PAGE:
‘Alice Through the Looking Glass’ Takes Us Back to an Excessively Dull Wonderland

GameStop, Inc.

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This is pretty embarrassing. It has never happened to me before. Maybe I was just tired. I can usually keep it up. And yet during the screening of Alice Through the Looking Glass, I fought and fought to keep my eyes awake but midway through the two hours of CGI-slathered inanity transcended boredom and I found myself having dozed off and missing about 20 minutes of the sequel. What’s most damning is the fact that upon the film’s conclusion I conferred with my friend only to find that I missed nothing of any significance during my 20 minute nap. No moment of character development or narrative importance were missed, and that perfectly sums up the dismal state of affairs that is Alice Through the Looking Glass.

2010’s Alice in Wonderland has the unique distinction of being a movie that grossed over a billion dollars worldwide without the benefit of anyone actually liking it. It’s a movie that greatly benefited from being the first 3D movie in wide release after Avatar, the new technology being all the rage at the time. Six years later, Alice Through the Looking Glass emerges as a sequel for no other reason that the enormous bounty it hauled in at theaters worldwide. Cinema is always the collision of art and commerce, but the sole reason that this movie exists is commerce and commerce alone.

When we last saw Alice (Mia Wasikowska) she was taking over command of her own ship, the Wonder, and preparing to carry the virtues of British imperialism to the shores of China. The sequel picks up towards the tail end of sea faring adventures, Alice and her crew trying to navigate treacherous waters while being pursued by anonymous villains in three ships equipped with cannons. It’s an odd nautical set piece to start off this piece of fantasy, and director James Bobin does give us some interesting visuals that make fairly good use of the 3D technology. Despite the few virtues of this scene, it’s really indicative of the treading water nature of this wholly unnecessary sequel.

Once Alice returns to the shores of England, she’s greeted with the unwelcome realization that her mother (Lindsay Duncan) has sold her shares of the family company to Hamish (Leo Bill), whose hand in marriage Alice shunned at the conclusion of the last film. She wants her daughter not faring on the high seas, but living the proper life of English lady. It’s not long after this that Alice finds herself greeted by Absolem (voiced by the late Alan Rickman) who guides her to a mirror that transports her back to Wonderland. In Wonderland, however, all is not well, as the Mad Hatter (Johnny Depp) is suffering with crippling depression following the discovery of an artifact from his slain family. In order to spring the Mad Hatter from his malaise, Alice must recover the chronosphere, a time-travelling MacGuffin, from Time (Sacha Baron Cohen). Travelling back through time, Alice must undo certain events in order to save the Hatter’s family and thus restore her friend to all his manic playfulness.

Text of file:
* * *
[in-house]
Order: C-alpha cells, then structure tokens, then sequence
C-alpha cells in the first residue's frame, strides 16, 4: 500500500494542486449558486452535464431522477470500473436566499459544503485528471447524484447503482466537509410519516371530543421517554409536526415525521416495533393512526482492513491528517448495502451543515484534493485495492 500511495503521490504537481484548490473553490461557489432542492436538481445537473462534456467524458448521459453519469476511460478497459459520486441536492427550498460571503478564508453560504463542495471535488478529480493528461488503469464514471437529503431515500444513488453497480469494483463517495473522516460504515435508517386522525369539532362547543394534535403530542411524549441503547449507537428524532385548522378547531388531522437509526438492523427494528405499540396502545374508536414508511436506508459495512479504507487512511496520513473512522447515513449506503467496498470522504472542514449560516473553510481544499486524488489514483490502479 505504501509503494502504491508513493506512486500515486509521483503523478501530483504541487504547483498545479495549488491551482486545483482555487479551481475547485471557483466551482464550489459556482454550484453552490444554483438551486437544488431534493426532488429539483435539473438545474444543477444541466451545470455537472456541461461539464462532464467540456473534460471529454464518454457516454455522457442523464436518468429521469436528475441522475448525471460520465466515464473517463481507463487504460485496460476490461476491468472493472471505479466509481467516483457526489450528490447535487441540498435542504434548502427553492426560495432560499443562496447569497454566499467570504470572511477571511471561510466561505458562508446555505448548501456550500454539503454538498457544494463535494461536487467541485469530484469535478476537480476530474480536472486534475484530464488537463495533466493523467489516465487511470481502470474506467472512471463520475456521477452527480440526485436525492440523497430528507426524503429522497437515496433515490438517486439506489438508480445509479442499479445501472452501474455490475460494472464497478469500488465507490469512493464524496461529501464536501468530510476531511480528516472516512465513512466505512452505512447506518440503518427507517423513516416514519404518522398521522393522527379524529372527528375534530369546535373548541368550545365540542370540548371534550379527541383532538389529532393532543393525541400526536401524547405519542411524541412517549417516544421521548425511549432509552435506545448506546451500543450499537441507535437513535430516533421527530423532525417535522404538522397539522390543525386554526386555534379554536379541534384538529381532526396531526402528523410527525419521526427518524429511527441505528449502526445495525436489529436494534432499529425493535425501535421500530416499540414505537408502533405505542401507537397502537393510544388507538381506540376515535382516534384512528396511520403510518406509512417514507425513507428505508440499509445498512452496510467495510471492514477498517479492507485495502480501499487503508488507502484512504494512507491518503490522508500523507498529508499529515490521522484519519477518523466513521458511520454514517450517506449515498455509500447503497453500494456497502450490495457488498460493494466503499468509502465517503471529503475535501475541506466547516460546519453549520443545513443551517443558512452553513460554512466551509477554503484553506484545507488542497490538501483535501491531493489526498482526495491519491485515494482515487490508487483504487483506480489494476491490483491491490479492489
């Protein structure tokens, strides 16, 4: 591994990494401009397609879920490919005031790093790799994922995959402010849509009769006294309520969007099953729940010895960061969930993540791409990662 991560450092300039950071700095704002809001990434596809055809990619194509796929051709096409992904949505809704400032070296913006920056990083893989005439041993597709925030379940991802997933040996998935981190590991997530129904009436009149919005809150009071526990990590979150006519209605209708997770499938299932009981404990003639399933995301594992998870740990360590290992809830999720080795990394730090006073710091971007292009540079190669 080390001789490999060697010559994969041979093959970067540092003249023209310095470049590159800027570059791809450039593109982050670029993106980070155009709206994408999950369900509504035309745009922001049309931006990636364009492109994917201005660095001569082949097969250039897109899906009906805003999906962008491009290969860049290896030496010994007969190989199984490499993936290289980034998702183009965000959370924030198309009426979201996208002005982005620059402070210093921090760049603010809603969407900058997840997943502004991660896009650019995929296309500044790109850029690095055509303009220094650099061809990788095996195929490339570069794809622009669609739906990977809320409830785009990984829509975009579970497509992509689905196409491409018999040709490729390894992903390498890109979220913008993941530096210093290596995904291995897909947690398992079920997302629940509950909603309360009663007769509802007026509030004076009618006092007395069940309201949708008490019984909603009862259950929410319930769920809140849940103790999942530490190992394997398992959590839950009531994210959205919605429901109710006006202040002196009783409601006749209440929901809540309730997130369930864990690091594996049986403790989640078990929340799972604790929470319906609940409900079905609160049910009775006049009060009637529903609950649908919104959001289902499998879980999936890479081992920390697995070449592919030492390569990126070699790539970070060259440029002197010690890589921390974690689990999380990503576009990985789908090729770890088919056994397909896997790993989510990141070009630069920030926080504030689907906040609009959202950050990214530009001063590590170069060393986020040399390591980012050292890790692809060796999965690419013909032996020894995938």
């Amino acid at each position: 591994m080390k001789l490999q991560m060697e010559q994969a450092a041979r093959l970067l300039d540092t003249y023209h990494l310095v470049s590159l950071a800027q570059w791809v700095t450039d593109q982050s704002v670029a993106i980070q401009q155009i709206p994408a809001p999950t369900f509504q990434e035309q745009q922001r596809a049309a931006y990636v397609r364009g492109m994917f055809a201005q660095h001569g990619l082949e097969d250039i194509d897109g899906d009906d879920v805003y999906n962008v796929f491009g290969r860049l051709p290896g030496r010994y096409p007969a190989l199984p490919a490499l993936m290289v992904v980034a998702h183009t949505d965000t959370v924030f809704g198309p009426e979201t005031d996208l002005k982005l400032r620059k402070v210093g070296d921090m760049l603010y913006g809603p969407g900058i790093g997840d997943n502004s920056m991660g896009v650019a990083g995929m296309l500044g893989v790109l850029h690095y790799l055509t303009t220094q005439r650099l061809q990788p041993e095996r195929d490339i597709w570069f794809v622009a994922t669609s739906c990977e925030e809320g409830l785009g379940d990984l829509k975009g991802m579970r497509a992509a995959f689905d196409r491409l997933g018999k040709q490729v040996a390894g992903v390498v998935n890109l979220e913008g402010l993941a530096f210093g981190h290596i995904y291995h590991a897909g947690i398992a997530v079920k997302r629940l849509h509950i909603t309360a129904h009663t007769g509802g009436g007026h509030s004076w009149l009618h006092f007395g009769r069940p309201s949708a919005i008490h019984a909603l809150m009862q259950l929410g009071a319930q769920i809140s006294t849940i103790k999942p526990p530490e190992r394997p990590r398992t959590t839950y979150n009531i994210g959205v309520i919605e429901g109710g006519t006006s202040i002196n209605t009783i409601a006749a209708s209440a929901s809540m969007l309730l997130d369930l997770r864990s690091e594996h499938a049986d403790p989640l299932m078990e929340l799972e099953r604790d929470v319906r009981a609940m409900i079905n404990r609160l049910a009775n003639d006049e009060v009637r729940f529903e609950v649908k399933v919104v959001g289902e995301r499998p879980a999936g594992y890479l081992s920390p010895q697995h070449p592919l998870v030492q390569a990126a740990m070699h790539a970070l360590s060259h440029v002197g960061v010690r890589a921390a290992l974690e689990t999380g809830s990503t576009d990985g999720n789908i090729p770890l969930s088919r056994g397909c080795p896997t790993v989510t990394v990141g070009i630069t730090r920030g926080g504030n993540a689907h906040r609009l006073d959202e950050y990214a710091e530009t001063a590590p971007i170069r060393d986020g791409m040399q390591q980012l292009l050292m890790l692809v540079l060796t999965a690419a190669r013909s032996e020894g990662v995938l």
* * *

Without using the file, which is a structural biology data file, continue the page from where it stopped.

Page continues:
Also included in the plot is the wildly bizarre subplot that explains the Red Queen’s (Helena Bonham Carter) shift towards evil, which occurred over a lie perpetrated by her sister the White Queen (Anne Hathaway) years prior over some cookie crumbs under her bed. Yes, the Red Queen was driven into a life as a tyrant with a predilection for decapitating her foes because she was framed for eating cookies as a child. That, mind you, makes about as much sense as anything in Alice Through the Looking Glass.

It’s impossible not to wonder if this film was greenlit only after looking at concept art, as the film does have some elements of truly wondrous design. However, the script by Linda Woolverton is lacking in wonder and alternates between nonsense and jokes that fall flat. After a short while it becomes apparent that all the movie has to offer is monotonous CGI settings and banal plotting. Moments attempting levity just don’t work – you could hear a pin drop after each and every attempt at humor. Without a doubt, the biggest audience reaction that Alice Through the Looking Glass could garner is the applause at the in memoriam title card for the Alan Rickman at the film’s conclusion.

The only cast member that truly stands out is Helena Bonham Carter, who seems to relish the absurdist nature of her character. Conversely, most of the star-studded cast do little to avail themselves. Johnny Depp continues his unfortunate streak of horrendous decisions in front and behind the camera. His Mad Hatter is not a character of whimsy, but this ghastly creature that will haunt the nightmares of any poor children that view his painted visage. His high-pitched vocal inflection leaves the character bordering on incomprehensibility for most of the film, and the apparent digital trickery to smooth over his skin adds an extra layer of creepy. Just as unfortunate is Sacha Baron Cohen as Time, more or less recreating characters that the actor has played in films like Hugo.

As far as unnecessary sequels go, it’d be hard to get more unnecessary than Alice Through the Looking Glass. It has its moments of visual splendor but moves at a tedious pace and the computer generate imagery becomes increasingly monotonous. If my experience taught me anything about Alice Through the Looking Glass it’s that parents dragged to this movie with their kids can easily doze off and miss nothing of consequence. Whether going down the rabbit hole or through the looking glass, there’s only one thing on the other side – a pretty bad movie.

Alice Through the Looking Glass
  • Overall Score
1.5

Summary

Monotonous and boring, Alice Through the Looking Glass is the embodiment of a wholly unnecessary sequel.

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